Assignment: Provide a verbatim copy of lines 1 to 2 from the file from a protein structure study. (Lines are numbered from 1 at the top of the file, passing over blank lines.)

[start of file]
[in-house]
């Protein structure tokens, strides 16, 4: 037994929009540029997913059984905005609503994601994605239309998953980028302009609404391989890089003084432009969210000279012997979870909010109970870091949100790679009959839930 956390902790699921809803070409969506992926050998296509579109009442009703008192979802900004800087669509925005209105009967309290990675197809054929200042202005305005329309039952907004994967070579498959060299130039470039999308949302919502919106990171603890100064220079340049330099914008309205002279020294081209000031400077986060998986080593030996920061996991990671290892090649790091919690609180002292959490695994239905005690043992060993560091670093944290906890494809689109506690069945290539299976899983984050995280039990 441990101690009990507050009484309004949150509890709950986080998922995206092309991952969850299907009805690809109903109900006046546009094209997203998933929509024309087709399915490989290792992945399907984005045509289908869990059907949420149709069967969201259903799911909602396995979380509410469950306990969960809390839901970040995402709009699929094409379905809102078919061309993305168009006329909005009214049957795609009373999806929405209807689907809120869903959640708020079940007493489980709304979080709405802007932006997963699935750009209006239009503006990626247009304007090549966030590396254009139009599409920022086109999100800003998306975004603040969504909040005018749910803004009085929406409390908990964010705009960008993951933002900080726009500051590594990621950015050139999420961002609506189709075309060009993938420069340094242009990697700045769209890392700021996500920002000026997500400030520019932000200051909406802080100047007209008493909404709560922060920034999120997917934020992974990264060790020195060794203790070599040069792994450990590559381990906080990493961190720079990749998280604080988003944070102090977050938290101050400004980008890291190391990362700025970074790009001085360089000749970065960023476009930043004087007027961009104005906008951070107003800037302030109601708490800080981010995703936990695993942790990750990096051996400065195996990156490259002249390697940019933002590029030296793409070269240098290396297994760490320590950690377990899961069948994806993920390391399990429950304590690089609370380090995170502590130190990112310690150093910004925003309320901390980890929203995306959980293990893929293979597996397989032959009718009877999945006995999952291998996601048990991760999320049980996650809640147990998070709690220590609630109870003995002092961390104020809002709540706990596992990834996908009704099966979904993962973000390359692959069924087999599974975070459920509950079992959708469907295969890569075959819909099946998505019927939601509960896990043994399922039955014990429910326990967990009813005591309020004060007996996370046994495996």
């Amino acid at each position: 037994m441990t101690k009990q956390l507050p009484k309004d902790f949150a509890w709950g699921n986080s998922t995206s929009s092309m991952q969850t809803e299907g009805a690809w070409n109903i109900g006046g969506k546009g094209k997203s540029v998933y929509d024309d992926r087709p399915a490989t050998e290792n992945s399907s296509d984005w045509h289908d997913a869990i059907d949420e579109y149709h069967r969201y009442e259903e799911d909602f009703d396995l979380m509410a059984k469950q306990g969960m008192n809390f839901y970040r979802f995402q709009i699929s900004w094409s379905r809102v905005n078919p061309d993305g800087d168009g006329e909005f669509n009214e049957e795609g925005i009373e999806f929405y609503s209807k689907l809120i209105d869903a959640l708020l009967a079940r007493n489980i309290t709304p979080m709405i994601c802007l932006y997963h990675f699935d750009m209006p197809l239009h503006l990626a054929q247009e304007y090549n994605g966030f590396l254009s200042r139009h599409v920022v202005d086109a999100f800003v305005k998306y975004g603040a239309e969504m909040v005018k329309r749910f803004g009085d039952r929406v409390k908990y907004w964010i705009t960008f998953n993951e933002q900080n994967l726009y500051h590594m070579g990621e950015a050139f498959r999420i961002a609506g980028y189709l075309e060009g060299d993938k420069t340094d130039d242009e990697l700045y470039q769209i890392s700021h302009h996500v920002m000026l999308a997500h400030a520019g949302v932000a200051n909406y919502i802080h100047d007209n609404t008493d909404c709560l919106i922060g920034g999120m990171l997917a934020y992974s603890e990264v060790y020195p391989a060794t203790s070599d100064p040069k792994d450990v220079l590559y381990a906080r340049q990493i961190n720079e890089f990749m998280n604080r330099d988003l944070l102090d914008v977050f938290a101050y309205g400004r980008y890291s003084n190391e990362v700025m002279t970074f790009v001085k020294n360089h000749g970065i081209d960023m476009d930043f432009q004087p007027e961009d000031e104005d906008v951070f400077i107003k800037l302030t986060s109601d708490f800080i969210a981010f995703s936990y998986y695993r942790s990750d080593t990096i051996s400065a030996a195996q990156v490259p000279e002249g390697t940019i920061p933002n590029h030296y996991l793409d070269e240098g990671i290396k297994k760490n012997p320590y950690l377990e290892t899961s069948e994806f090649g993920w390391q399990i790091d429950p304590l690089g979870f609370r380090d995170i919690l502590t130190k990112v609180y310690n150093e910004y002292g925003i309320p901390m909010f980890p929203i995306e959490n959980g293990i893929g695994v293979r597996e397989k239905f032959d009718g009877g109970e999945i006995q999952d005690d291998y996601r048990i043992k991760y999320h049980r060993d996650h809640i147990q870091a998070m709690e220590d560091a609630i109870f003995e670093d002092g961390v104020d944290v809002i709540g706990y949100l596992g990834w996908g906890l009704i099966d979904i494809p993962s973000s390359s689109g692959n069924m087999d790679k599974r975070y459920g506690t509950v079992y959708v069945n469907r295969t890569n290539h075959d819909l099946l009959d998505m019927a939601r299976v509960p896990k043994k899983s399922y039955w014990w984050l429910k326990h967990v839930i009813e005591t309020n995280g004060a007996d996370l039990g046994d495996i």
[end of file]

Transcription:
[in-house]
């Protein structure tokens, strides 16, 4: 037994929009540029997913059984905005609503994601994605239309998953980028302009609404391989890089003084432009969210000279012997979870909010109970870091949100790679009959839930 956390902790699921809803070409969506992926050998296509579109009442009703008192979802900004800087669509925005209105009967309290990675197809054929200042202005305005329309039952907004994967070579498959060299130039470039999308949302919502919106990171603890100064220079340049330099914008309205002279020294081209000031400077986060998986080593030996920061996991990671290892090649790091919690609180002292959490695994239905005690043992060993560091670093944290906890494809689109506690069945290539299976899983984050995280039990 441990101690009990507050009484309004949150509890709950986080998922995206092309991952969850299907009805690809109903109900006046546009094209997203998933929509024309087709399915490989290792992945399907984005045509289908869990059907949420149709069967969201259903799911909602396995979380509410469950306990969960809390839901970040995402709009699929094409379905809102078919061309993305168009006329909005009214049957795609009373999806929405209807689907809120869903959640708020079940007493489980709304979080709405802007932006997963699935750009209006239009503006990626247009304007090549966030590396254009139009599409920022086109999100800003998306975004603040969504909040005018749910803004009085929406409390908990964010705009960008993951933002900080726009500051590594990621950015050139999420961002609506189709075309060009993938420069340094242009990697700045769209890392700021996500920002000026997500400030520019932000200051909406802080100047007209008493909404709560922060920034999120997917934020992974990264060790020195060794203790070599040069792994450990590559381990906080990493961190720079990749998280604080988003944070102090977050938290101050400004980008890291190391990362700025970074790009001085360089000749970065960023476009930043004087007027961009104005906008951070107003800037302030109601708490800080981010995703936990695993942790990750990096051996400065195996990156490259002249390697940019933002590029030296793409070269240098290396297994760490320590950690377990899961069948994806993920390391399990429950304590690089609370380090995170502590130190990112310690150093910004925003309320901390980890929203995306959980293990893929293979597996397989032959009718009877999945006995999952291998996601048990991760999320049980996650809640147990998070709690220590609630109870003995002092961390104020809002709540706990596992990834996908009704099966979904993962973000390359692959069924087999599974975070459920509950079992959708469907295969890569075959819909099946998505019927939601509960896990043994399922039955014990429910326990967990009813005591309020004060007996996370046994495996």